As I write this, it’s been exactly a month since The Elder Scrolls V: Skyrim was released, and a month since I began my newest string of adventures in a new part of Tamriel. As I slowly close in on completing all the major and minor quest lines and activities available in the frozen wilderness, I find myself just as captivated as those first few hours with the game. Now, admittedly, the world feels much less mysterious; I’ve seen many of the landmarks, and the areas don’t seem quite as foreign or new. Still, the atmosphere the game creates has sucked me in.
That being said, I find myself branching out into the other lands and eras of Tamriel. Currently, I have a total of four Elder Scrolls games installed on my PC. I’ve been popping into each game depending on what I feel like doing as each offers a very unique experience. If you’re looking for more adventures in the lands of Tamriel, read on!
The Elder Scrolls II: Daggerfall
Daggerfall was released in 1996, so in terms of graphics, and sound especially, it’s rather archaic. That shouldn’t stop you from playing though, this game is massive. The developers say the total land mass equates to roughly TWICE as much as the entirety of the UK, filled with 15,000 unique locations like towns, cities, and dungeons, and over 750,000 NPCs. By comparison, Morrowind only had 1,000 NPCs, and is about 0.01% the size of Daggerfall in thems of landmass. The game is basically an entire continent to explore.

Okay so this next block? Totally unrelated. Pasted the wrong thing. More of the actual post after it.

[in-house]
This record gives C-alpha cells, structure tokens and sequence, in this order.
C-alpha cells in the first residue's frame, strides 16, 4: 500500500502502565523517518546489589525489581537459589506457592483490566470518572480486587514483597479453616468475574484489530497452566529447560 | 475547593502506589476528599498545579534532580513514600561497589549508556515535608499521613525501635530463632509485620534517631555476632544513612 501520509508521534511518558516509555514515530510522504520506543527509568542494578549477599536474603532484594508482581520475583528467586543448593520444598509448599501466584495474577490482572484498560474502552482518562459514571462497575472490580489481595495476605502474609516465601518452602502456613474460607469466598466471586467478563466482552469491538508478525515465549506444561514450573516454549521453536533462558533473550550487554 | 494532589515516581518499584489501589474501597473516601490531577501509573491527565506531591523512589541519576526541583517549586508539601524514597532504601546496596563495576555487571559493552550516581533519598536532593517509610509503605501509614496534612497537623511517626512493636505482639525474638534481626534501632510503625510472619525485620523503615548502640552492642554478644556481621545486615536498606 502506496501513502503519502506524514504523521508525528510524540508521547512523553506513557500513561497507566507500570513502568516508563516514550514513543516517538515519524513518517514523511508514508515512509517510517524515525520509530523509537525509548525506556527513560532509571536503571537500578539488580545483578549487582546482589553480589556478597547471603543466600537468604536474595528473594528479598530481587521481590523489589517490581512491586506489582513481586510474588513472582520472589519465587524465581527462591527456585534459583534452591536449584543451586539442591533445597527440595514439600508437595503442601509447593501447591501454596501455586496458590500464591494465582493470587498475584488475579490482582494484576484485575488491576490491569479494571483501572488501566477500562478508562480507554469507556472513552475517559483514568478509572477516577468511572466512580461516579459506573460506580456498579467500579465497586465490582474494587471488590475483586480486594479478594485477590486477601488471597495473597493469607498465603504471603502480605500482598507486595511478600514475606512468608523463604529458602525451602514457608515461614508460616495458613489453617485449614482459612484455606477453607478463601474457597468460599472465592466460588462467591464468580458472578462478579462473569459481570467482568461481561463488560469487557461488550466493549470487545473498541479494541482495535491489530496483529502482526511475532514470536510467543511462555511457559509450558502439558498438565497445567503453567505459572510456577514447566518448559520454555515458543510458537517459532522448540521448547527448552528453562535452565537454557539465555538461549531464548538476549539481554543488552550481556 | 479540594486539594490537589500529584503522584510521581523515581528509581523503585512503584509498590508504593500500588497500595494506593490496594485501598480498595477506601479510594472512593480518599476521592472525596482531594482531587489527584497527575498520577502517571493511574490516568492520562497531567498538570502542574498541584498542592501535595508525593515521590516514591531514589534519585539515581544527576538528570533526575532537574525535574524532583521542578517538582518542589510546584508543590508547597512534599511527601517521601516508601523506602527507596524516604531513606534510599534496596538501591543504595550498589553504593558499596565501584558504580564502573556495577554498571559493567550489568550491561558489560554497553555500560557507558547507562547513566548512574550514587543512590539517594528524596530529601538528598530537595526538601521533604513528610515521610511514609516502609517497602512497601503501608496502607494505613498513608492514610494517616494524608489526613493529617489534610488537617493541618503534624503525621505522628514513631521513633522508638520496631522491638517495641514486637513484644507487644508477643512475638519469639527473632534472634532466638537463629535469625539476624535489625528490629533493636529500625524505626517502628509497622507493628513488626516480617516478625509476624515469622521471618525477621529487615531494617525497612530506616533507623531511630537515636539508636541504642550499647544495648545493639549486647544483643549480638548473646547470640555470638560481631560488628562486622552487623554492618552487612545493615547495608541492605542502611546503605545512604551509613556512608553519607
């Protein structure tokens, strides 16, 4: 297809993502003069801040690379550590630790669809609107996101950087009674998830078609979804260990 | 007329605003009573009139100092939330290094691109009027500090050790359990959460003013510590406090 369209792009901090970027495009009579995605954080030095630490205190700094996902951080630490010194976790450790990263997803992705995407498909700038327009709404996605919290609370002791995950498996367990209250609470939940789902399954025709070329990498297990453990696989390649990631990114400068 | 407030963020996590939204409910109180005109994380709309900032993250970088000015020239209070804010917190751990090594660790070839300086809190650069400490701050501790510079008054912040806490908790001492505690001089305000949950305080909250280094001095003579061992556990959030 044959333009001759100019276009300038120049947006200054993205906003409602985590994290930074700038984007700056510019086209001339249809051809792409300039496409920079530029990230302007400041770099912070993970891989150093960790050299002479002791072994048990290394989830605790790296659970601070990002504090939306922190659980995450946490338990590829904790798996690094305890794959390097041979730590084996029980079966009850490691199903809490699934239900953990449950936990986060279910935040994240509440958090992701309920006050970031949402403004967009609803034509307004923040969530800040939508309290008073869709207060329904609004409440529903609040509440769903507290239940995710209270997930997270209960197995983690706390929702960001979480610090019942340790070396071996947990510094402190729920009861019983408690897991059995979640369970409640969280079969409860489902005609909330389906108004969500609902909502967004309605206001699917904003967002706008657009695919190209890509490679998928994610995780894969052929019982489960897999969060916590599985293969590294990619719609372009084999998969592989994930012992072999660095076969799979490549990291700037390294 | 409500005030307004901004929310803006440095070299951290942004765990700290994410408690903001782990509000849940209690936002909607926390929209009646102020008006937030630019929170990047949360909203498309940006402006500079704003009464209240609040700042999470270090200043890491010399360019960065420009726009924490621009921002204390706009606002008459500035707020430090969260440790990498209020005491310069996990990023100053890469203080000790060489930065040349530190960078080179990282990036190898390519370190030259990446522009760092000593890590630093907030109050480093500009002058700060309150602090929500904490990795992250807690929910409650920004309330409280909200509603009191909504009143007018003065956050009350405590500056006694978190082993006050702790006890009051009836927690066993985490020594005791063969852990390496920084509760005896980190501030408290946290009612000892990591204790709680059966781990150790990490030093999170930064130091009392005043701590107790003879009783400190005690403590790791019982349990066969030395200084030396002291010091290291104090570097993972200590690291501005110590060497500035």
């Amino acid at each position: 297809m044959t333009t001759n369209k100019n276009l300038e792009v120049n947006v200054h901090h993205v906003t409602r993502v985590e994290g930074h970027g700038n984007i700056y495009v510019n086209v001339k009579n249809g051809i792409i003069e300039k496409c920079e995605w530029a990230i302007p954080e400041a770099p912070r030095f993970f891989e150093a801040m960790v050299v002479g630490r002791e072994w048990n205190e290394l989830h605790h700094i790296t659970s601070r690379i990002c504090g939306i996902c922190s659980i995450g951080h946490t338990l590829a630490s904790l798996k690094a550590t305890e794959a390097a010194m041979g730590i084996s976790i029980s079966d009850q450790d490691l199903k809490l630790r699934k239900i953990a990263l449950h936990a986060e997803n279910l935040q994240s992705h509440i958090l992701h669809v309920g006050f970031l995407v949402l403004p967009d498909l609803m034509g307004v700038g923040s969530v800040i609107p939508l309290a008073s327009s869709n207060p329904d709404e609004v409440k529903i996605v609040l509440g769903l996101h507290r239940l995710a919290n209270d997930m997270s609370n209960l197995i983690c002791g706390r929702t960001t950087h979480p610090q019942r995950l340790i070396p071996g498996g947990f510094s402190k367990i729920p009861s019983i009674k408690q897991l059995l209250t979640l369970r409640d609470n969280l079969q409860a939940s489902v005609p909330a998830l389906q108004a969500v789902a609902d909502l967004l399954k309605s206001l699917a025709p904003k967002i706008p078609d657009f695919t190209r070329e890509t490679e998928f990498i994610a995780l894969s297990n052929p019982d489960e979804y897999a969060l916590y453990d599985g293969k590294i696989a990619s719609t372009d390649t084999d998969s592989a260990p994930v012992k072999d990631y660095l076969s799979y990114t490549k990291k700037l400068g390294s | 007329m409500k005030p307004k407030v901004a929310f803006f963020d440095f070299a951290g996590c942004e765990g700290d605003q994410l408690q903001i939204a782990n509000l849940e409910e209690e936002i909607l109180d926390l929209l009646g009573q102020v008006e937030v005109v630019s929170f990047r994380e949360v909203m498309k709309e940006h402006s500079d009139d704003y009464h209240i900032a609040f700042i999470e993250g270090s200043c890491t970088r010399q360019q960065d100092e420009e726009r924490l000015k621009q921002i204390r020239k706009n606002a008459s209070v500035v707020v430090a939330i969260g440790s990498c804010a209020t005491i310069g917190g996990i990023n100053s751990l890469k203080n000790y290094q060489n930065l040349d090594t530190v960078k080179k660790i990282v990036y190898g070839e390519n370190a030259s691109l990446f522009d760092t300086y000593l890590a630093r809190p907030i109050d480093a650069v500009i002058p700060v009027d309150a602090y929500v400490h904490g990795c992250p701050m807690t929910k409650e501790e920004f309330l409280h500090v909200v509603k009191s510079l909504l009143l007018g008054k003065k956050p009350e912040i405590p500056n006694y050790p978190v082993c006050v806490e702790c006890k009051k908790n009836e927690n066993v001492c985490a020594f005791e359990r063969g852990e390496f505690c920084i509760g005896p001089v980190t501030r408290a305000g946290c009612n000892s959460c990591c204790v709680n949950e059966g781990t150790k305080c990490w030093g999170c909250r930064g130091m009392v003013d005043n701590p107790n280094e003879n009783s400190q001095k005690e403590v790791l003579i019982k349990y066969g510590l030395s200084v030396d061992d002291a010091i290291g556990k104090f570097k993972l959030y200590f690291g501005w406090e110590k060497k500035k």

As awesome as that is, it’s pretty overwhelming. The NPCs also become repetitive, and since the game world is randomly generated and there’s no fast travel, the towns and such can be monotonous. That, and DOSbox — required to run the game — is a bit of a chore…. But it’s still a great game offering a great main quest, tons of factions and side quests, and an entire country-sized world to explore. Oh, and it’s a free download on Bethesda’s website, along with The Elder Scrolls: Arena, the series’ first game. A free, massive elder scrolls game? Count me in.
The Elder Scrolls III: Morrowind
This was my first introduction into The Elder Scrolls universe. For a long time, it was my favorite RPG. I still have never beat the main quest due to how much fun it is to explore this world. It’s much smaller than the previous game, Daggerfall, but it feels much more alive and much more compelling. Exploration actually feels fun and important.
Morrowind’s best feature is by far it’s art design. It’s the most unique of The Elder Scrolls game worlds, offering the island of Vvardenfel, the native home of the Dark Elves (or Dunmer) open for exploration. Giant mushroom trees, dense swamps and jungles, ashy volcanic wastelands… The world has a great mix of environments to keep your journey interesting.
Of all the games, this is the one I’m most excited about jumping back into. It’s been several years since I’ve played Morrowind, and the game world is just as interesting and full of new things to discover as it ever was. I look forward to finally experiencing everything this game has to offer, and thanks to an active modding community, the game has never looked better. Definitely check this one out, it’s available on steam with both Tribunal and Bloodmoon expansions, adding hundreds more hours of gameplay.